A fish grows in Vancouver

Jodi Peters, Clelie Murray-Chevrier and Duncan Martin in a photograph by Linda Solomon

Near the productive vegetable garden behind City Hall, City Councillor George Chow talked with Jodi Peters, (pictured top left with Clelie Murray-Chevrier and Duncan Martin) an aquaphonics consultant, about growing fish in his backyard pond.  Chow, who lives in Douglas Park,not far from Mayor Gregor Robertson, said he had tried once to farm fish in that pond. It hadn't worked.

Peters knows fish.  She knows what they need to grow.  She knows what good can come out of creating habitats that support them. She began to explain how he could do better this time. How he could get fish from the pond to the dinner table, in fact.

Chow, along with Councillors Kerry Jang, Andrea Reimer, Ellen Woodsworth and Heather Deal had into the sunshine that day for the official launch of the Backyard Bounty collective, a collection of four new small businesses based in Vancouver that focus on backyard food systems that you may not yet see in your daily stroll down the lane.   

Four separate agriculture applications---apiculture (honeybee keeping), aquaponics (fish and vegetable closed tank system), chicken/egg farming, and mushroom farming—are being offered to urbanites by Backyard Bounty under the guidance and support of the Environmental Youth Alliance.  A strong public education component accompanies the project, cultivating the broader goal of food security and raising more of food closer to home.

"Four young 'farmpreneurs' with the support of the Environmental Youth Alliance, Farmfolk City Folk and funding from VancityEnviro Visa grant are working to bring backyard food production to a vibrant new level, and I think that today is a good start to that," Trish Kelly, who sits on the city’s Food Policy Council,  said to the small group of city officials, foodies, and urban farmers assembled for the official launch of Backyard Bounty Collective. 

Meanwhile, Peters told Chow how to grow carp and  the conversation moved quickly to the possibility of apartment fish farming.  Peters explained to a reporter that growing fish to eat in an apartment was a matter of understanding how to keep the bacteria levels in the tank right and explained that her company would provide the tank, the fish, the plants that would help maintain the right balances in the water, and, perhaps most importantly, they would educate the farmer about how to create a healthy habitat.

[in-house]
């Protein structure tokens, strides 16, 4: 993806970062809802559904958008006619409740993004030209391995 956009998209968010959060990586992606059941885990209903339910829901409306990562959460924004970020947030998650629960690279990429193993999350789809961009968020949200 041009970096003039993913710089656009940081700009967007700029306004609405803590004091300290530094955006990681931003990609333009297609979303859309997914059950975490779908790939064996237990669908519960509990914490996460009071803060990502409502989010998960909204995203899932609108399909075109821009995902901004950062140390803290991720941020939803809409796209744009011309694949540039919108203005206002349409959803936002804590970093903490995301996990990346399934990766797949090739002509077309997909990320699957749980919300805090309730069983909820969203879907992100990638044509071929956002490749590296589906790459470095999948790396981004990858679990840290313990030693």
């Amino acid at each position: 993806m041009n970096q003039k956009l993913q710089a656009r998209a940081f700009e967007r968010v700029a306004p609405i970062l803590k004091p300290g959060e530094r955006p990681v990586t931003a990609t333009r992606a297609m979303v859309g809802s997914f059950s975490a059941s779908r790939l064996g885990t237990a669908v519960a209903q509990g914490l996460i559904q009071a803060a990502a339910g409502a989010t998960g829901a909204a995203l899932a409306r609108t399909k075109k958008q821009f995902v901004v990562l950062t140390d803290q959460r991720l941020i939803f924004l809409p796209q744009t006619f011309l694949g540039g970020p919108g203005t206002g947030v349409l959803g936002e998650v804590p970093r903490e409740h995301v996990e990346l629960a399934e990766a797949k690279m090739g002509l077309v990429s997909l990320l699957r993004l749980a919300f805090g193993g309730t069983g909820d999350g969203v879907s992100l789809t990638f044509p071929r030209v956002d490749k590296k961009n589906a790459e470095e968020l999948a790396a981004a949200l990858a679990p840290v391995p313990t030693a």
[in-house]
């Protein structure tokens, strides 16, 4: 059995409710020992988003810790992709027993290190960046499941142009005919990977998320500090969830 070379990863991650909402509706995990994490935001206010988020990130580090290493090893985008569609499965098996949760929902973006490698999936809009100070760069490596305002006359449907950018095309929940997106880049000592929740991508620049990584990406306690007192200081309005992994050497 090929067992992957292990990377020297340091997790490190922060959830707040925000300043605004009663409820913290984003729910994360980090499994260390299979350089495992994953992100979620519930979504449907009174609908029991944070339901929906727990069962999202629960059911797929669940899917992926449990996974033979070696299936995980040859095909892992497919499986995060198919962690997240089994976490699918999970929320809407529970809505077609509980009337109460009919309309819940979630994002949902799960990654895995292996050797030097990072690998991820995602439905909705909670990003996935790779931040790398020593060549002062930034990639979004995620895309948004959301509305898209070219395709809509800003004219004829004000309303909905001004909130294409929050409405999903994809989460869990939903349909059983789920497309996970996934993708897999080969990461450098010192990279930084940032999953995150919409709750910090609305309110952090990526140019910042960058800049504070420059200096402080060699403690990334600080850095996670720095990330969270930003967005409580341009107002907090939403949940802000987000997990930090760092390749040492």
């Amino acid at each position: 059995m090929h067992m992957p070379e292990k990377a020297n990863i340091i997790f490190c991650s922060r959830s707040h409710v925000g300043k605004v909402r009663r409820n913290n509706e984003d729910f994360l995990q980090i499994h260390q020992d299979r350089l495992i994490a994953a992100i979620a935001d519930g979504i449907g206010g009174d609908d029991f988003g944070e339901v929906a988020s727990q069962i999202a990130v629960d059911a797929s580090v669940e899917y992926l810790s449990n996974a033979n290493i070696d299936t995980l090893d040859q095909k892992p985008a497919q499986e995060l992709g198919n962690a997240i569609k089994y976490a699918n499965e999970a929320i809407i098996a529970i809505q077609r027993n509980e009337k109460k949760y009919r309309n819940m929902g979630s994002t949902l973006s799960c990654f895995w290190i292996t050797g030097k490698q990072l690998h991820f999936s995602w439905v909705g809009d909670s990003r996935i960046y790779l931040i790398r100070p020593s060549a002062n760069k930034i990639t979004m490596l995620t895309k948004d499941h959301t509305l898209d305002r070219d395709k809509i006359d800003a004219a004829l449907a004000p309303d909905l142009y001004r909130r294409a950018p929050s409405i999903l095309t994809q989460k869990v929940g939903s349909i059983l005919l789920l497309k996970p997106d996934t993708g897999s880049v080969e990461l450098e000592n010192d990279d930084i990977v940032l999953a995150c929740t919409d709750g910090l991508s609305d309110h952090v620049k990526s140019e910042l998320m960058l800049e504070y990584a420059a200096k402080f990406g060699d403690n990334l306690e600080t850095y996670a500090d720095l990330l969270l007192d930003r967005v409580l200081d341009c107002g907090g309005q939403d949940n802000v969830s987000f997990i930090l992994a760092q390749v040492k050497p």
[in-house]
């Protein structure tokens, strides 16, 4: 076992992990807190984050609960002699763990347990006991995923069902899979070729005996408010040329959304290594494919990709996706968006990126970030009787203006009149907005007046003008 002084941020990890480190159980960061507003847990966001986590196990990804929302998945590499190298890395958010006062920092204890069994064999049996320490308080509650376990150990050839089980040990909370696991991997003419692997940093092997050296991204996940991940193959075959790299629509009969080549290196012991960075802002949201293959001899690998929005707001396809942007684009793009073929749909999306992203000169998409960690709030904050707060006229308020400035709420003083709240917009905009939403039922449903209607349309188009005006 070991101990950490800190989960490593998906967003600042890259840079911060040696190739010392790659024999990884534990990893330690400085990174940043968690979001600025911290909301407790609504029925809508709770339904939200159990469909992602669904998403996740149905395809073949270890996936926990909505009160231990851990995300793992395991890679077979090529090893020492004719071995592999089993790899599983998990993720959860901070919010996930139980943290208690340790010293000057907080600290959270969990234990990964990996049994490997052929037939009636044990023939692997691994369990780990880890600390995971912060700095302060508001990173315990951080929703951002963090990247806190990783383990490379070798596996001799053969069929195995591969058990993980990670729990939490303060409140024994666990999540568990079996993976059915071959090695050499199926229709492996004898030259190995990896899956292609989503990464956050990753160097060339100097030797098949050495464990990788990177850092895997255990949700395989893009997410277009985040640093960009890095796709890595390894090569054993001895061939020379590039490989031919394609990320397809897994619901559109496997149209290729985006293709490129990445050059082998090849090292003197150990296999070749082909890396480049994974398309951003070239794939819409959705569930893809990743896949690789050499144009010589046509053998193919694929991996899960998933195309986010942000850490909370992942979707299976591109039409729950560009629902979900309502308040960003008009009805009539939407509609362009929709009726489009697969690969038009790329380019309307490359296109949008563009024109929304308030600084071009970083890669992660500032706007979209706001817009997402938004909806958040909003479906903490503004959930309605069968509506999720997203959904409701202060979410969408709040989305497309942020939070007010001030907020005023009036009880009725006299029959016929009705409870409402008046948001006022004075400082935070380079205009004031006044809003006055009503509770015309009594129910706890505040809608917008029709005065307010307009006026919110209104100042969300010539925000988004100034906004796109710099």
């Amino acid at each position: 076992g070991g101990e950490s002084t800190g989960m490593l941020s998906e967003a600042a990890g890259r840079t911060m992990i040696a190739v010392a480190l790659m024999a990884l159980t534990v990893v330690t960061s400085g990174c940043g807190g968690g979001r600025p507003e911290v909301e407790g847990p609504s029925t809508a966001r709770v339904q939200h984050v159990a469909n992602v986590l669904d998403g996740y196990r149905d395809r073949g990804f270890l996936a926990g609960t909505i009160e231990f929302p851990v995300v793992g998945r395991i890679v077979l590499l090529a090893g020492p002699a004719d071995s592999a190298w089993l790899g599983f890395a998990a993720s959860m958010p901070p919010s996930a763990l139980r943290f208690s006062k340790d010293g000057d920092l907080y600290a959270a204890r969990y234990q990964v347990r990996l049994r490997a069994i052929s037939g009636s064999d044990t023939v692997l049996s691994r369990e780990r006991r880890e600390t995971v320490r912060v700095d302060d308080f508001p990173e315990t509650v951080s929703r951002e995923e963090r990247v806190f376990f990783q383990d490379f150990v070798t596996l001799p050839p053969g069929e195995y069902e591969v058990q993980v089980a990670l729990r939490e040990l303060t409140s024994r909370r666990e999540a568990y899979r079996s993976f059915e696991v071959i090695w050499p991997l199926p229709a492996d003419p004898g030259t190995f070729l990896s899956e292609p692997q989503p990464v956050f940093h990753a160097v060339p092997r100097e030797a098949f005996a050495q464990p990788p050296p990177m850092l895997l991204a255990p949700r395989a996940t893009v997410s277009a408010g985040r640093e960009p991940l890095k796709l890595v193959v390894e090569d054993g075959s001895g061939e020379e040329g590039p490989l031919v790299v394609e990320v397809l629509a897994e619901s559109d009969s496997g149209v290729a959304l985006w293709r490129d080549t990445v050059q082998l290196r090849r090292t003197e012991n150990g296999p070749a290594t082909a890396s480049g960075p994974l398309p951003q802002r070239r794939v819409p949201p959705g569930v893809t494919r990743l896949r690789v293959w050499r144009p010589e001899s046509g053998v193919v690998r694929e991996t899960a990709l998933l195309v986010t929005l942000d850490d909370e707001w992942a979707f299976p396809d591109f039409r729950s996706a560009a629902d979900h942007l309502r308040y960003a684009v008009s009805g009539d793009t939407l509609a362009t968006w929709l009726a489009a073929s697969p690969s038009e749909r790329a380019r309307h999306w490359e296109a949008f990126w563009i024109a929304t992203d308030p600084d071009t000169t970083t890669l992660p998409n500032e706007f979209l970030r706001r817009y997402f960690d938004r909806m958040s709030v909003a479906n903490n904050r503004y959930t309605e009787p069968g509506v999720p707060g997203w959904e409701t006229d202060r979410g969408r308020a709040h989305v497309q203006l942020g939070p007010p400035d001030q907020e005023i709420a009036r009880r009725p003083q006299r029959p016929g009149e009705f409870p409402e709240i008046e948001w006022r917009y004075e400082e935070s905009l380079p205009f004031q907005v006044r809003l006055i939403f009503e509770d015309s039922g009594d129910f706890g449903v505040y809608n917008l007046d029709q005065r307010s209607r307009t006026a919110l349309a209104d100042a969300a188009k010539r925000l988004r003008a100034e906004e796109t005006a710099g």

Aquaponics, Wikipedia says, is the symbiotic  cultivation of plants and aquatic animals in a recirculating environment. ”Aquatic animal effluent (for example fish waste) accumulates in water as a by-product of keeping them in a closed system or tank (for example a recirculating aquaculture system). The effluent-rich water becomes high in plant nutrients but this is correspondingly toxic to the aquatic animal.

Plants are grown in a way (for example a hydroponic system) that enables them to utilize the nutrient-rich water. The plants take up the nutrients, reducing or eliminating the water's toxicity for the aquatic animal.

More in City

Beauty and utility – a gift from the old elm

Sianna Quantz skipped the length of the fawn-coloured benches outside the new Teck Acute Care Centre, oblivious to the history of the elm tree from which they were crafted. To the five-year-old...

Millennials drive Vancouver’s transportation revolution

Get in on the revolution – exclusively for Observer readers join Evo Car Share now for Free and get 30 free minutes.

Free things to do to celebrate New Year's 2017 in Vancouver

Celebrating New Year's Eve isn't only for the shimmery-evening-gown, top-hat-and-champagne crowd. If fact, those of us looking to do it up this New Year's without breaking the bank will be more...
Speak up about this article on Facebook or Twitter. Do this by liking Vancouver Observer on Facebook or following us @Vanobserver on Twitter. We'd love to hear from you.